Many colleges also require recommendation letters. More letters is not necessarily better. Remember, the admissions officers can’t spend that much time on each application due to the sheer volume that they need to review. You should ask teachers, advisors, coaches, etc. who can speak to the student’s performance in the classroom or the community. If you choose to provide extra letters of recommendation, the letters should not repeat the same themes. Extra recommendations should be glowing, outstanding letters from outside of school.
The essay is another critical component for most applications at top schools. The essay is the opportunity for the students to add color and let their personalities shine. Parents should not heavily edit, as it can be obvious to an experienced admissions officer. Parents can, however, help with brainstorming. Introspection is an uncommon and challenging quality among high school students, and parents can provide a lot of guidance in this pre-writing stage. Students should show themselves through their words, rather than simply telling. Use evidence-based, personal examples to support a consistent thesis of the essay. Refrain from overuse of the thesaurus, as it’s difficult to arrive at the appropriate usage with words that are brand new to the student.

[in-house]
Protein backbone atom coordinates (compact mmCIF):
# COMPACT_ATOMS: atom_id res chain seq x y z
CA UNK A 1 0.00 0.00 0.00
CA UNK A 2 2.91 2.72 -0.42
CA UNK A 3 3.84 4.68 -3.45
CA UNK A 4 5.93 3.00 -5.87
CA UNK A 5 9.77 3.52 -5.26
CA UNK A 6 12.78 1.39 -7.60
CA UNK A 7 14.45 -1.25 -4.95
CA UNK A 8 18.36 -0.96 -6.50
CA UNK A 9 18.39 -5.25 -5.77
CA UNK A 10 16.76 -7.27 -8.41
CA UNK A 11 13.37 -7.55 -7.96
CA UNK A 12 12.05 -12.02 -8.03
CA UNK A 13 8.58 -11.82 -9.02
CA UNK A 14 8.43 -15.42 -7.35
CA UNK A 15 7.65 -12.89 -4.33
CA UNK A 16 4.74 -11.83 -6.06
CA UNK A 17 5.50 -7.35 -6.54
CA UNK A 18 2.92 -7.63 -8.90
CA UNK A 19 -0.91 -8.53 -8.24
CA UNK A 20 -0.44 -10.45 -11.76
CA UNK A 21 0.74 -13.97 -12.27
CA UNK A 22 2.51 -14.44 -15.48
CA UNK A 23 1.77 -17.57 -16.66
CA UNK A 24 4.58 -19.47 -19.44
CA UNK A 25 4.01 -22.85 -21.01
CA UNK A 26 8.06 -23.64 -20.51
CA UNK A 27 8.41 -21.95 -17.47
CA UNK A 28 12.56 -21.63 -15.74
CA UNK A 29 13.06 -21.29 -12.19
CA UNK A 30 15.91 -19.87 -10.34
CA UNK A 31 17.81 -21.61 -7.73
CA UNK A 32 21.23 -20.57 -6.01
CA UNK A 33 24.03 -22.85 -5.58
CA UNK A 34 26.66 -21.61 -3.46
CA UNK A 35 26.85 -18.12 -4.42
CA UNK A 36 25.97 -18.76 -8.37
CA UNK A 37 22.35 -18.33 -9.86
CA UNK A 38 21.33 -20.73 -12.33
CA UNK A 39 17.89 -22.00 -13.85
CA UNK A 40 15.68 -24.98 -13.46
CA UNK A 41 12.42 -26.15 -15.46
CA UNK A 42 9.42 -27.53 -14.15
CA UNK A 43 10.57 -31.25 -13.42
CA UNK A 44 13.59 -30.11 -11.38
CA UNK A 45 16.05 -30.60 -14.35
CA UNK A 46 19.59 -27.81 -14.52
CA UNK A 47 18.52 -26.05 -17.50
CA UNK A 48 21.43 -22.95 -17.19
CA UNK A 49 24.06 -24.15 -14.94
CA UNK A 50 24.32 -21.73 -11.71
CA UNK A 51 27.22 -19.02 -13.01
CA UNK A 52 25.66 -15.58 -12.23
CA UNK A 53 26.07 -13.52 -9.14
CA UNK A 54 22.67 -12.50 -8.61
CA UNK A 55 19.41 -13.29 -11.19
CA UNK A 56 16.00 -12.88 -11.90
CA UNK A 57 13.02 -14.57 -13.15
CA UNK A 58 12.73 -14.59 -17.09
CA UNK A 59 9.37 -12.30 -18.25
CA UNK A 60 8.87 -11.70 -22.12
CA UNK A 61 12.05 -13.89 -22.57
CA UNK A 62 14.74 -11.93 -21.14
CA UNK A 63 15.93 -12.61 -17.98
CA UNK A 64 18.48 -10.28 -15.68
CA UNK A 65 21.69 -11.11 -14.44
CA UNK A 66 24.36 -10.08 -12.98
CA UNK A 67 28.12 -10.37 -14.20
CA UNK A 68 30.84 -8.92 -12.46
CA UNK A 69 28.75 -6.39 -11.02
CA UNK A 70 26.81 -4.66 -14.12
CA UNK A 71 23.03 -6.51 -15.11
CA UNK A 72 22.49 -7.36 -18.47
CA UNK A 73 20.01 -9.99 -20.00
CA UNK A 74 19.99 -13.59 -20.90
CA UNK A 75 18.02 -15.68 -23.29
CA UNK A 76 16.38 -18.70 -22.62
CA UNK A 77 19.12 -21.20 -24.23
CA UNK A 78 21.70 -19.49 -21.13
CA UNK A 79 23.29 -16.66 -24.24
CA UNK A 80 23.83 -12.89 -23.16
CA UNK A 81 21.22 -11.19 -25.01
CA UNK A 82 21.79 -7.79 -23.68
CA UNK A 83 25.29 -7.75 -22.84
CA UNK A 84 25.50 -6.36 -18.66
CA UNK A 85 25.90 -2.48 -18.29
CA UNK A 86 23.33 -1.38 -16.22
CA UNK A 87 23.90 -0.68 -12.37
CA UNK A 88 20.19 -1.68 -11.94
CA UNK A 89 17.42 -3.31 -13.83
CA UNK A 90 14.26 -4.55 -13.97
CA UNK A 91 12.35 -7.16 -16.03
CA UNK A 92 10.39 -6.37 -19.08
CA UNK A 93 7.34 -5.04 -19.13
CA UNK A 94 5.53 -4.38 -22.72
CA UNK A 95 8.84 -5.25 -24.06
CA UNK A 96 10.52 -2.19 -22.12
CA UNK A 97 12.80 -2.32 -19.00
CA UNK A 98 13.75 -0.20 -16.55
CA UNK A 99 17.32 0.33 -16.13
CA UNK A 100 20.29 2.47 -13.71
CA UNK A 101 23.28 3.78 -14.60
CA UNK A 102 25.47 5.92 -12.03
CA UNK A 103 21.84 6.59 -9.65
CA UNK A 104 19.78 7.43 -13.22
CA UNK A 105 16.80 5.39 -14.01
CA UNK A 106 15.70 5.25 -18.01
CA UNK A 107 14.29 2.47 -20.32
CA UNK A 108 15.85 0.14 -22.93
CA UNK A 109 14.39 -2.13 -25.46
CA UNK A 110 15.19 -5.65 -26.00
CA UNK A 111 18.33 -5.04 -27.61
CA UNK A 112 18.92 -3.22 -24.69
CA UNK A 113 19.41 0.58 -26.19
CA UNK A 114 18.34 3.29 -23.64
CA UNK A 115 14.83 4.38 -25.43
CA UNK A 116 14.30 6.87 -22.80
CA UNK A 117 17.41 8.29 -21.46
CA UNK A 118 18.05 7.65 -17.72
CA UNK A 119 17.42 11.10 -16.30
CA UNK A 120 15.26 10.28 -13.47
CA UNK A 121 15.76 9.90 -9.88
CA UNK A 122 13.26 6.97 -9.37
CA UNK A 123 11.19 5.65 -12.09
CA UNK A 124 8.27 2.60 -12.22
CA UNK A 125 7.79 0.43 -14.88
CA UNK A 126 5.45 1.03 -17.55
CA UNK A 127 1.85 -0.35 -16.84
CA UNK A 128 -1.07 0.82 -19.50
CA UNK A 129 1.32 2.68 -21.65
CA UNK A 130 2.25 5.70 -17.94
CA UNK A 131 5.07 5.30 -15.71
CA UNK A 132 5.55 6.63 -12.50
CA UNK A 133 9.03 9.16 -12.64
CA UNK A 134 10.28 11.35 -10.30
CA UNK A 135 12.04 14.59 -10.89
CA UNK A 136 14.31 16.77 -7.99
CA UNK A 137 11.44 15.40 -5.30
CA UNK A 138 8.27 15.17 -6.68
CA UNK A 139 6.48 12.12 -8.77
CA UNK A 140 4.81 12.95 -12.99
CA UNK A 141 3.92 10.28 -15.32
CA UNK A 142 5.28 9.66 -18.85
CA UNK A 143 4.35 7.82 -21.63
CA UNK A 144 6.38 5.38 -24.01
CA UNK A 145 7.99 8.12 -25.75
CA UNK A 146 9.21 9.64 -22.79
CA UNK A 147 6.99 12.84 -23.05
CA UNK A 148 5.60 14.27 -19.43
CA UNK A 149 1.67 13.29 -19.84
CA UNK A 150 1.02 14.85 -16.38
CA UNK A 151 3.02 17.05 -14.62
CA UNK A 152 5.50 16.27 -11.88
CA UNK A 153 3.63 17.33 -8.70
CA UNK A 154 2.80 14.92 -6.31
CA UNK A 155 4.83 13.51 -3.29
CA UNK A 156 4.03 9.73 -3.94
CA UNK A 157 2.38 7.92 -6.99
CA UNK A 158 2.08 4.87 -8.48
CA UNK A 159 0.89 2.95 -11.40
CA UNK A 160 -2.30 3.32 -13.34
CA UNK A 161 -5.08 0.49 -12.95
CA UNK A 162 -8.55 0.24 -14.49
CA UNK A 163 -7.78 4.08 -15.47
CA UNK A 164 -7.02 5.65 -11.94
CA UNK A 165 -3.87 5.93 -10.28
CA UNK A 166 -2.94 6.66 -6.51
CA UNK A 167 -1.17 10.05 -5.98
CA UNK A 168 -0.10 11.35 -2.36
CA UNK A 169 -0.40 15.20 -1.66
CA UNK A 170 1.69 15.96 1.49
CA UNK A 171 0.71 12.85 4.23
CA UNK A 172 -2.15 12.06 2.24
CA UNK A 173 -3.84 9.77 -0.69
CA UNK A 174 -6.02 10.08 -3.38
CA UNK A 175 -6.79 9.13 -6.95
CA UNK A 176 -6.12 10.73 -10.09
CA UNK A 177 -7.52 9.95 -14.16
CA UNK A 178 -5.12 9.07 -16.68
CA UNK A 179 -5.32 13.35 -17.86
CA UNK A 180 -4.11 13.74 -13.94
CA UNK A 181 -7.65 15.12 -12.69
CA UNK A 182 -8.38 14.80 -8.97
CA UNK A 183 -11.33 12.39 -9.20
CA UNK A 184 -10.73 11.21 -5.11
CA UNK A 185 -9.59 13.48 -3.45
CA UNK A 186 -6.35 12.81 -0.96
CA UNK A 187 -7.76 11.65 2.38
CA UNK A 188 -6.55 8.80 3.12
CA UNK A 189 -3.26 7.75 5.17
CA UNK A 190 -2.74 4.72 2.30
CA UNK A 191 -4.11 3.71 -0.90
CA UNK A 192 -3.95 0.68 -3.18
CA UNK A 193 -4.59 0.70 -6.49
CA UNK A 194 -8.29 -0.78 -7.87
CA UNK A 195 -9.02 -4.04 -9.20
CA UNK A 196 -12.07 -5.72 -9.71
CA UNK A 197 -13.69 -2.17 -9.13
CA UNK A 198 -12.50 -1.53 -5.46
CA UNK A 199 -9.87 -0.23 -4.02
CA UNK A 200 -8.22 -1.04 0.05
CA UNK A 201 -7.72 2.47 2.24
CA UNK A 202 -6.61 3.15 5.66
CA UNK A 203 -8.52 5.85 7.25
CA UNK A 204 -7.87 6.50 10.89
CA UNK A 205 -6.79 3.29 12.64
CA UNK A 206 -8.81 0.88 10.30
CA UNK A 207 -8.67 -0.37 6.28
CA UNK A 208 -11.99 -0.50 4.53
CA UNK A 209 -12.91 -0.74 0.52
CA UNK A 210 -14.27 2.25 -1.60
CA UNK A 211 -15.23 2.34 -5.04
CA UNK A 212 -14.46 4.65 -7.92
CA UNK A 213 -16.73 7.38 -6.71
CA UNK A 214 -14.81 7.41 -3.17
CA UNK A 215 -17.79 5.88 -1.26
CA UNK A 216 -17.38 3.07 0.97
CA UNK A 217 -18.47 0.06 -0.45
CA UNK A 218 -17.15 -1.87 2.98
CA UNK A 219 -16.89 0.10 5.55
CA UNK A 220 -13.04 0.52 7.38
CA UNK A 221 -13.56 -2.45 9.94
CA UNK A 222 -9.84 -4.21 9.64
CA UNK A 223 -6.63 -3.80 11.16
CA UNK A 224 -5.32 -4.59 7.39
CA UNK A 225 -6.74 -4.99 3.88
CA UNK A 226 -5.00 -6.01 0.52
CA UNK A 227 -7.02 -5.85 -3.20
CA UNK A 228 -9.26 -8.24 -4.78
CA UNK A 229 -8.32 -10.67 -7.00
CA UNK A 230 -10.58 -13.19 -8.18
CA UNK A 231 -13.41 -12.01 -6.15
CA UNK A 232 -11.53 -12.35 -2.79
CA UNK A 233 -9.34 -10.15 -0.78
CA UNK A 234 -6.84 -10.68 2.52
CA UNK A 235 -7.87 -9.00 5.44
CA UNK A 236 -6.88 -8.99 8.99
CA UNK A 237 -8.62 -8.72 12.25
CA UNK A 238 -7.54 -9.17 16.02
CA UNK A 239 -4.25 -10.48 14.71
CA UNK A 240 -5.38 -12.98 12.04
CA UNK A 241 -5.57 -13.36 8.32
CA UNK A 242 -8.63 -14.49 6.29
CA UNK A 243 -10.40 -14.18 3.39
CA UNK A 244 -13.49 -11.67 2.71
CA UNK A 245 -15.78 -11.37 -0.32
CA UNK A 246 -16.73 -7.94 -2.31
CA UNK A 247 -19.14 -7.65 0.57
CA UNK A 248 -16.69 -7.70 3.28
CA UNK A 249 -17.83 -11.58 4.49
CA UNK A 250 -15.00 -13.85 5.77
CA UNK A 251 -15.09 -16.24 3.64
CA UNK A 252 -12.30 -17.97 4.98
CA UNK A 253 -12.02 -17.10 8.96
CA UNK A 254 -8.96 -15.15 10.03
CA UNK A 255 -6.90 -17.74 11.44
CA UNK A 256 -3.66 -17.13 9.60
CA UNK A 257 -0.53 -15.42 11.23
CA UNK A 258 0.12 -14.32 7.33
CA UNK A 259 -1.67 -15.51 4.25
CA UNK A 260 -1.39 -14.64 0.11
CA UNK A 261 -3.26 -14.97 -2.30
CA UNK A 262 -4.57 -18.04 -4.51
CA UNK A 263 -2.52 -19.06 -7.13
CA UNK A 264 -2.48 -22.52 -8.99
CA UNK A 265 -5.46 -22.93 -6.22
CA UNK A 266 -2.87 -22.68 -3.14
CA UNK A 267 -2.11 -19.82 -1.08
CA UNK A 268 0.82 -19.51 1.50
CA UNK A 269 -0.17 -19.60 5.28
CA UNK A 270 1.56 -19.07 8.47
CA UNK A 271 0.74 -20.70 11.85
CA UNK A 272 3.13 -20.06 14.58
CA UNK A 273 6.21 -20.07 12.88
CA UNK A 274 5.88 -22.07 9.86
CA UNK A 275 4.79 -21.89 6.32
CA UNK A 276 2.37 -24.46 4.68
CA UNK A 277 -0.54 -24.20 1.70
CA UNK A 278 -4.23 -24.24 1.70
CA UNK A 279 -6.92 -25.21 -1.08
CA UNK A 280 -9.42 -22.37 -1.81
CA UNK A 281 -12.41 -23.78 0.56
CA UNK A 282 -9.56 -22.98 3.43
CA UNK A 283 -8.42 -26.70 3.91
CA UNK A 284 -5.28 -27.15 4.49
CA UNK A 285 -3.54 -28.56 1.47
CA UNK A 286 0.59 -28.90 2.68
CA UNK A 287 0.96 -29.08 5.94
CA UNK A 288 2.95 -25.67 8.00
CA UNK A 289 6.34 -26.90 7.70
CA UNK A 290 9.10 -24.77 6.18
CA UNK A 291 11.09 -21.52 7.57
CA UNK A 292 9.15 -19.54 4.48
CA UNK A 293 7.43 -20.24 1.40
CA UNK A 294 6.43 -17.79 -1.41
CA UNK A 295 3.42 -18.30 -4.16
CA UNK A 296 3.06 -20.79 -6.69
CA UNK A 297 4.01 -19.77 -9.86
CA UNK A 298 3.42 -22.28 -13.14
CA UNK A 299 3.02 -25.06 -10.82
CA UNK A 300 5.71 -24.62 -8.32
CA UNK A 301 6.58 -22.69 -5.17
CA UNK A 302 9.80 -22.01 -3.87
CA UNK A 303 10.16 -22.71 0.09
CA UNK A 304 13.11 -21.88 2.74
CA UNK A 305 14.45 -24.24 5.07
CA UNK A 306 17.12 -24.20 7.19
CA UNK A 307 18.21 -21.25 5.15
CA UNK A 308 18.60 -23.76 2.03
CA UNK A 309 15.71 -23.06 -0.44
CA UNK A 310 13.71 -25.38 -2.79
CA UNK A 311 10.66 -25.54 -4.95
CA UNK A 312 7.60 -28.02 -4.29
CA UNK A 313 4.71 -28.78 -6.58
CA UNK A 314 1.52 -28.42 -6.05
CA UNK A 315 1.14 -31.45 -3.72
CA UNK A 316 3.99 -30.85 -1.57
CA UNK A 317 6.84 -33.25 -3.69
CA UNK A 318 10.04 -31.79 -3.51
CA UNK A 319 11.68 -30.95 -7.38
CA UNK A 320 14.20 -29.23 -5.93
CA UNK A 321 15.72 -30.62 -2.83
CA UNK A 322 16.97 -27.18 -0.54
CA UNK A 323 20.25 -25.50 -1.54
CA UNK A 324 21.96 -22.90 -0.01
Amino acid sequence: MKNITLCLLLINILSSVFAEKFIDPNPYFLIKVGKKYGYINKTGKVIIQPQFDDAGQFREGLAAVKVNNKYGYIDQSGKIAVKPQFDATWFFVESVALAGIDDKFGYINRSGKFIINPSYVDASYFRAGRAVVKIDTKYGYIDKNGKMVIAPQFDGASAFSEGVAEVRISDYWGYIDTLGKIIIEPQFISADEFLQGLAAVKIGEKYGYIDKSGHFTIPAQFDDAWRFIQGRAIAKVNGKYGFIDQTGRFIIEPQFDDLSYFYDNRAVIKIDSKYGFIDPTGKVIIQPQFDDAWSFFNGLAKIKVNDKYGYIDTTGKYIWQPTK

Here is a grade by grade guide to what a college-bound student (and his or her parent) should be thinking about in each year of high school:
9th grade: The first year of high school is your chance to explore different activities. Try different sports, clubs, or service work. Use this year to experiment and find what you like. Take the PSAT 8/9.